Tags: Emerging Threats | Iraq | ISIS/Islamic State | Syria | Christians | Mosul | Muslims

Christians Under Siege in Middle East

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Monday, 22 Feb 2016 11:05 AM Current | Bio | Archive

In 2015 more Christians were persecuted than any other religious group in the world.

Persecution has been the primary cause in the global upsurge of forcibly displaced people.

According to the U.N., the number of internally displaced people and refugees abroad hit an all time high — 60 million.

The impact of this deepening cycle of persecution has created in the Middle East the most significant exodus of Christian faithful in the region’s history.

With huge populations fleeing their homes as never before, Christians are rapidly disappearing from entire regions — most notably in the Middle East but also in Africa where several dioceses have emptied out.

In large part, this migration is the product of an ethnic cleansing driven by religious hatred. This systematic violence and intimidation is mostly the work of militant Islamist terror groups, particularly ISIS.

ISIS’ ruthless pursuit of religious and territorial cleansing clearly fits the U.N. definition of genocide which states: “any of the following acts committed with intent to destroy, in whole or in part, a national, ethnical, racial or religious group, as such: killing members of the group and causing serious bodily or mental harm to members of the group.”

The genocidal acts of ISIS are directed primarily against Christians. Their online publication Dabiq boasts: “We will conquer your Rome, break your crosses, and enslave women, by the permission of Allah.”

ISIS is led by ideological fanatics who blindly adhere to an extreme form of Salafism that holds they are the only true Muslims. The sine qua non of this sect requires the caliphate to cleanse Islam of Shi’ism and infidels.

To achieve this end, Abu Bake Naji, a noted ISIS intellectual, declared that they must employ jihad which is “nothing but violence, crudeness, terrorism, frightening people, and massacring.”

In Syria, this ISIS policy and the civil war are responsible for the deaths of over 250,000 people and the dislocation of 11.6 million people — half of the nation’s population. At least 3.9 million Syrian refugees are stranded in Lebanon, Jordan, Iraq, and Turkey.

Twenty-five percent of Lebanon’s population is now Syrian. Most exiled Christians refuse to join refugee camps or to register with aid agencies — fearing they will be harmed or kidnapped by Muslims.

Instead they rely on the aid of international Catholic relief organizations, like Aid to the Church in Need, and fellow Christians to feed and clothe them and to educate their children.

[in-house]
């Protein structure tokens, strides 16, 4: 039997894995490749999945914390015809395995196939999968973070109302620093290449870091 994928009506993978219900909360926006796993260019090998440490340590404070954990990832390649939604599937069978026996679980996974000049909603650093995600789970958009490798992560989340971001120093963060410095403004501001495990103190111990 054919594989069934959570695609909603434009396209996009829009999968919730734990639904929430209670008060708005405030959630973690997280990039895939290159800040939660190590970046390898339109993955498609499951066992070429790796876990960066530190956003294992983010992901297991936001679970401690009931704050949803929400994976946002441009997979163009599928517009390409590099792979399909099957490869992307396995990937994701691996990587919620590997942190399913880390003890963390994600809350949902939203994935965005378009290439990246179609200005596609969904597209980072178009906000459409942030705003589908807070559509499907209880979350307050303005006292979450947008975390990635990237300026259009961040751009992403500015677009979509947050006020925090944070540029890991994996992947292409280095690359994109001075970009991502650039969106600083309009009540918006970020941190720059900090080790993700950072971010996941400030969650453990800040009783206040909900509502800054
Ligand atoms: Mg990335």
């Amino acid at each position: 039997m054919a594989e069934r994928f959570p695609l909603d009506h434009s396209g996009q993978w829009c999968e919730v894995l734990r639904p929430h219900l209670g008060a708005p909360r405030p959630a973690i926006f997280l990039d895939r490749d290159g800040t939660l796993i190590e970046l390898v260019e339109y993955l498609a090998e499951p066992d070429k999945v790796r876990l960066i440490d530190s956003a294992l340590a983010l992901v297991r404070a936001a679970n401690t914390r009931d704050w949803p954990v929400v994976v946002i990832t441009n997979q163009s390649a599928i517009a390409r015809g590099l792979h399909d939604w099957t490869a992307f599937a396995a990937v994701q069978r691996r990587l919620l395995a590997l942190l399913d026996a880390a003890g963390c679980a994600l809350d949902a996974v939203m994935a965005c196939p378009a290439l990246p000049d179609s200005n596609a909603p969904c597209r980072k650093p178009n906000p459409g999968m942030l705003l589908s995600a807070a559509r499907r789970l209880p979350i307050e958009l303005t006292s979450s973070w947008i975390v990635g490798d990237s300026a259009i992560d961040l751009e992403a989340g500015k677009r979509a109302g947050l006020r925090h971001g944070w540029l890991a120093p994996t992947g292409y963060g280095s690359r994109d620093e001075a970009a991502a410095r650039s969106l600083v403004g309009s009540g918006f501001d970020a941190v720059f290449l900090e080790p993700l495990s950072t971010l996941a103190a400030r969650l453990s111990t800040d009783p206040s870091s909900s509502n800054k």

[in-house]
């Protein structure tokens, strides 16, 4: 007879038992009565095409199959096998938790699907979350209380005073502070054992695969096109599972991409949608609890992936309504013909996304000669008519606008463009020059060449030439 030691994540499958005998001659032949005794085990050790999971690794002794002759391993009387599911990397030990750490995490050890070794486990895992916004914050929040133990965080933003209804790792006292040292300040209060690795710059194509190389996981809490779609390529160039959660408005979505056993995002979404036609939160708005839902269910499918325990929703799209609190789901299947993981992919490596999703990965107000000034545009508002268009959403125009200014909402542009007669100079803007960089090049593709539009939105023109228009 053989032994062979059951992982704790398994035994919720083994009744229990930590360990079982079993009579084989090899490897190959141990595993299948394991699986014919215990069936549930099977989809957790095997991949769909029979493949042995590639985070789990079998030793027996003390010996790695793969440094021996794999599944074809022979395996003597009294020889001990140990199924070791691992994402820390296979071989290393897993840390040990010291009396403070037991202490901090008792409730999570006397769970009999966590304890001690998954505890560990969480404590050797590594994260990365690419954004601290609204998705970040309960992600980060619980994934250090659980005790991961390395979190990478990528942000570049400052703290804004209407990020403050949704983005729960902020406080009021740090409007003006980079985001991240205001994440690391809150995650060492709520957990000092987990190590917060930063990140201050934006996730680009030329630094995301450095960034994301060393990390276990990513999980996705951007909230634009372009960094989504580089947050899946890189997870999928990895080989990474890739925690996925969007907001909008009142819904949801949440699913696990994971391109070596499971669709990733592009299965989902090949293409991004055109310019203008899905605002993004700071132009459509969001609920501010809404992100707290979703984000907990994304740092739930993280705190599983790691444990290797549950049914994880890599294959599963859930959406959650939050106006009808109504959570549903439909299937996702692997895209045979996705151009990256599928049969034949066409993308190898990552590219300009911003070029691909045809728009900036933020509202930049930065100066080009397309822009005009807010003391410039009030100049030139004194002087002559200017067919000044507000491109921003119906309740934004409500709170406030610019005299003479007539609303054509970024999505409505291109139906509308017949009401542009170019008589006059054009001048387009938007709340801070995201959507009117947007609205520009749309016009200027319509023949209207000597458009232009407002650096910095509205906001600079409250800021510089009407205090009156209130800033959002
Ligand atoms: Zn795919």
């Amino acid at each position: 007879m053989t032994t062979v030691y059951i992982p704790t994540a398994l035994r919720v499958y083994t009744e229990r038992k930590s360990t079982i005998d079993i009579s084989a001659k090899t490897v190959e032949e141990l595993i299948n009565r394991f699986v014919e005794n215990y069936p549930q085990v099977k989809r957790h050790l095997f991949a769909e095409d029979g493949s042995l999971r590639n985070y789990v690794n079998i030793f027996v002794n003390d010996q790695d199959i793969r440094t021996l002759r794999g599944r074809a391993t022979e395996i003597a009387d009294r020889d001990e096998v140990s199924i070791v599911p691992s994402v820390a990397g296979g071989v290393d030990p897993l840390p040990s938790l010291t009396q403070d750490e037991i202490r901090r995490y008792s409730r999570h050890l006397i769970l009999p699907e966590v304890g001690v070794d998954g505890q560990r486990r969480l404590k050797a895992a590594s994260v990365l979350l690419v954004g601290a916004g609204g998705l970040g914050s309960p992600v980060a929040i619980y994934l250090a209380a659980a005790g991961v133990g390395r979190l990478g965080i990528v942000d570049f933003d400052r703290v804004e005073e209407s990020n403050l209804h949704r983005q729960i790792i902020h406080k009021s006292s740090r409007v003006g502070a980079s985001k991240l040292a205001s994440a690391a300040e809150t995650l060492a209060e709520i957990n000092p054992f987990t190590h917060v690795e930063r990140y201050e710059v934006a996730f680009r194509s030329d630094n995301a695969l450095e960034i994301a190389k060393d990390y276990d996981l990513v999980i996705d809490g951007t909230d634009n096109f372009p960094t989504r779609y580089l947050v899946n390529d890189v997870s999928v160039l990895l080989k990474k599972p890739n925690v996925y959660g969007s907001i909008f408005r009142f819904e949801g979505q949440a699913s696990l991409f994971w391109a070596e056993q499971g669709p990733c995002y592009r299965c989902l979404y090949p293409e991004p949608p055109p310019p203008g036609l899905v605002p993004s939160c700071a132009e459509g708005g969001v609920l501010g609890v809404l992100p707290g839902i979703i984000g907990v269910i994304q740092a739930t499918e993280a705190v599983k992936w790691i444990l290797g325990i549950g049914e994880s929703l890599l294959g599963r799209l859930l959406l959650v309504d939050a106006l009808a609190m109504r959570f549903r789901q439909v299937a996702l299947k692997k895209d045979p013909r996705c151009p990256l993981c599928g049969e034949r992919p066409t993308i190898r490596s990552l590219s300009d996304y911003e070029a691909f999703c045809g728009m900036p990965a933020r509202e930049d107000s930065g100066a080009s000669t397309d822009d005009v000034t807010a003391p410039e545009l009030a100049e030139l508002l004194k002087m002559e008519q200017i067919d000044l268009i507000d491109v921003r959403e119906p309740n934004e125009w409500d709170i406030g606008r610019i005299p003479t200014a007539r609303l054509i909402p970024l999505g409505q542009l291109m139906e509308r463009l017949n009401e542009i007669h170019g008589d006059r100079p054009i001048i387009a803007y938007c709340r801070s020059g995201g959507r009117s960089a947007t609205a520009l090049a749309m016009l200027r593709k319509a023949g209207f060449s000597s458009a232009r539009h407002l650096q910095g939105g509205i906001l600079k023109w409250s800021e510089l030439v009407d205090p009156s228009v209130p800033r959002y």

ISIS hopes to erase the past, present and future of Christianity. In 2015, Churches have seen their infrastructure dismantled, ancient manuscripts and sites destroyed, and a rich patrimony jeopardized.

Over 150 churches, pastoral centers and monasteries have been damaged or destroyed in Syria, including the historic Church of St. George in Qaber Shamiya, which was first looted and then set on fire.

The Armenian Apostolic Church of the 40 martyrs in Aleppo was destroyed in response to events held by Christians commemorating the 100th anniversary of the Armenian genocide.

In Mosul, Iraq, its 45 Christian churches have either been destroyed, turned into military installations or converted to mosques. In January 2016, satellite photos confirmed that St. Elijah, the oldest monastery in Iraq, located on the top of a mountain outside of Mosul since 590 A.D., had been reduced by ISIS to a pile of rubble.

As for Western governments, while many have condemned the Islamist radicals’ crimes against humanity, they have not implemented any effective plans to stop the violence or to ensure that Christians and other minorities receive protection or safe haven.

George J. Marlin, a former executive director of the Port Authority of New York and New Jersey, is the author of "The American Catholic Voter: Two Hundred Years of Political Impact." He also is a columnist for TheCatholicThing.org and the Long Island Business News. Read more reports from George J. Marlin — Click Here Now.




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As for Western governments, while many have condemned the Islamist radicals’ crimes against humanity, they have not implemented any effective plans to stop the violence or to ensure that Christians and other minorities receive protection or safe haven.
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2016-05-22
Monday, 22 Feb 2016 11:05 AM
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